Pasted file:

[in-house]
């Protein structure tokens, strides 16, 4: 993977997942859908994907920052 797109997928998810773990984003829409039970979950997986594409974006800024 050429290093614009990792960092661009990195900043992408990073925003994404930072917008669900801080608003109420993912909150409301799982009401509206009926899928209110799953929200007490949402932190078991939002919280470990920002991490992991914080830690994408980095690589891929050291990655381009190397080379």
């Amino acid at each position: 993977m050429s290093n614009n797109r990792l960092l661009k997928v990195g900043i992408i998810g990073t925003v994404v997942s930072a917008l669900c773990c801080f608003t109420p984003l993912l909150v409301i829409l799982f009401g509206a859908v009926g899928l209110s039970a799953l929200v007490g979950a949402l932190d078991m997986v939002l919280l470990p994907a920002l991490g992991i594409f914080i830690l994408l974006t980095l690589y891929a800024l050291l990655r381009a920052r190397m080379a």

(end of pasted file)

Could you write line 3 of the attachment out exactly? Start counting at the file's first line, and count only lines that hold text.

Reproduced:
């Amino acid at each position: 993977m050429s290093n614009n797109r990792l960092l661009k997928v990195g900043i992408i998810g990073t925003v994404v997942s930072a917008l669900c773990c801080f608003t109420p984003l993912l909150v409301i829409l799982f009401g509206a859908v009926g899928l209110s039970a799953l929200v007490g979950a949402l932190d078991m997986v939002l919280l470990p994907a920002l991490g992991i594409f914080i830690l994408l974006t980095l690589y891929a800024l050291l990655r381009a920052r190397m080379a």